Oh…and then for something not at all for measuring heart rate…this little thing should keep you guessing for the next little bit. Fear not, it’ll be unlike anything else I’ve had around these parts. What exactly is it?
Have a great day all!
That first device would be pretty cool for me to determine if there’s something that sets of my asthma. Blood oxygen is one way of determining how bad of an asthma attack someone is having.
Cool, the LeMond revolution! (i guess :))
private pilots use oxygen measurements when they fly to determine if/when they need to take oxygen. Taking oxygen is necessary by law at higher than some specified altitudes (which depend on the time spent at these altitudes), but many pilots start taking oxygen at lower altitudes and/or measure oxygen concentration to ensure that the oxygen they are taking is getting into their lungs and blood.
Oh the finger pulse oximeter would be useful if you are doing intermittent hypoxic training (IHT) or altitude training. WADA almost wanted to ban hypoxic training cos they considered it similar to blood doping.
All the above are exactly right, but if you’re just popping the pulse ox on your finger first thing in the morning, somebody in your excellent health will have 100% saturation all the time. If you see anything less, all it means is it isn’t on your finger properly 🙂
I use the iPhone App from http://www.instantheartrate.com. Works great, uses your iPhone camera and LED flash to measure your pulse similar to a medical pulse oximeter.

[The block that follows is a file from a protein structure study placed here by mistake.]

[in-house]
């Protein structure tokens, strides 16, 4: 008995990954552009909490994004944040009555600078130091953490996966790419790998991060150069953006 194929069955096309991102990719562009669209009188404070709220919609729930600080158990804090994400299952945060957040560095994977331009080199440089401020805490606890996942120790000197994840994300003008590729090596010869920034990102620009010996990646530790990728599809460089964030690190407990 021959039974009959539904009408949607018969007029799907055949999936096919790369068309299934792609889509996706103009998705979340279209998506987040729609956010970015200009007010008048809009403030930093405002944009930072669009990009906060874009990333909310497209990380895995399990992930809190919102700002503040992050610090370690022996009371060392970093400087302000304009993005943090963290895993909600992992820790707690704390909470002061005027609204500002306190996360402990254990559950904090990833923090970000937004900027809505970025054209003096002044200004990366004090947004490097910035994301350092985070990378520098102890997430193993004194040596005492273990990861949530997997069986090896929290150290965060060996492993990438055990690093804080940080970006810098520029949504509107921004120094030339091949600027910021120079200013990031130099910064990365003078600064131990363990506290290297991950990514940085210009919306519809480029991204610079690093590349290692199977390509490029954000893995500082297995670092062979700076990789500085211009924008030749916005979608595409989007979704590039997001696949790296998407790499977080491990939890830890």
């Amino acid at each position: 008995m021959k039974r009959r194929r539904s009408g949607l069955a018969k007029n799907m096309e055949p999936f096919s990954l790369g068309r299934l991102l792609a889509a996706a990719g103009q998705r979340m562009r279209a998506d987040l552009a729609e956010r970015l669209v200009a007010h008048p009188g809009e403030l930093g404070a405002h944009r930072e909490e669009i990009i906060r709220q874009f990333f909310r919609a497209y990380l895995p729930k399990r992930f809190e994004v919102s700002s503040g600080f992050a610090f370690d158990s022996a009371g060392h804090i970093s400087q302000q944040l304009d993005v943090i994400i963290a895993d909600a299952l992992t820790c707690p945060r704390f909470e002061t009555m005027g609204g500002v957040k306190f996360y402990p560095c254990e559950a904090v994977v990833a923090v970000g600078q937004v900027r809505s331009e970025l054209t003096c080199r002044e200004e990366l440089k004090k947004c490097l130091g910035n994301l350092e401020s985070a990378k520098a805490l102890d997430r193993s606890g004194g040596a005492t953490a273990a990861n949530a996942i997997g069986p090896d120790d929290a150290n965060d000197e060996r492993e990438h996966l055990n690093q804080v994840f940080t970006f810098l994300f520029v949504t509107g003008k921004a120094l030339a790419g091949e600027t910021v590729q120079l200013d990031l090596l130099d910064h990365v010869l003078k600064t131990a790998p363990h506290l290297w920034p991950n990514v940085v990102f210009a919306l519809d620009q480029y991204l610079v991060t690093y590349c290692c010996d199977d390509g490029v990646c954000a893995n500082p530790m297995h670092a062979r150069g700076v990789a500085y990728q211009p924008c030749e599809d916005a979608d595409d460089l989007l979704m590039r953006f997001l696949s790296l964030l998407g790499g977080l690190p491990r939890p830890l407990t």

the pulse ox is a great idea. the HR strap is a pain in the morning. A pulse ox reads the saturation of the hemoglobin on your red blood cells in your blood stream, with oxygen. Not really an important thing to monitor or worry about if you’re a healthy individual(read: no medical conditions).
I did a full night in my HRM. It was interesting to see my HR jump all over.
Curious about the last photo. Looks like a wind resistance wheel. hmmm.
About the photo – the wedding rings? 🙂
Random photo: Looks like a shaft driven fan for a blower to me.
This is my guess – A swim trainer:
link to vasatrainer.com
It’s some kind of water turbine.
Fudgeman…I’m soooooo glad that wasn’t my nickname in college 🙂
i love how fancy these are. i totally just take my hr using my pulse. i feel lame now! i do use the fancy ones at work though…
Got it. Tacx Speedbraker T1800. And loud, I’m guessing.
Looks like some sort of squirrel cage blower or air mover. Probably for creating resistance with air.
I think there is so much info and sites around the globe we never bother actually reading them …. we screen them a bit and read on the “what looks intresting on first sight parts”.
Well … I notice I do at least.
With one exception … your blog ray! Just noticed I’m so keen on it I’m actually reading every bit of a page for the first time in years.
Is that picture at the bottom the fly-wheel from an old-fashioned bike trainer?
Regarding your fiance finding the cold chest strap annoying: here’s your chance to show your chivalry; measure your heart rate first, using her strap. Then it will be nice and warm for her.
I don’t know whether you check comments this far back, but did you ever get round to comparing methods for measuring resting HR? I’d be interested if you did and I can’t find anything on the search.
I haven’t dug much further into it. I have been liking using the Basis watch though as an easy way to track resting heart rate. Though definitely a bit overkill too.
I have a pulse rate and oximeter similar to your fingertip unit. I got it at Wal-Mart for $35. It works fine for resting rates, but it won’t work with exercise heart rates. I tried it at the end of the pool, and it just wouldn’t work. Do you know if the Amazon one does? Or of a cheap fingertip unit that works with high heart rates?
No, for exercise most of those won’t work well (at all). Unfortunately, for that you’ll need to look at the higher end optical sensors (about $79), such as the Scosche one I recently reviewed.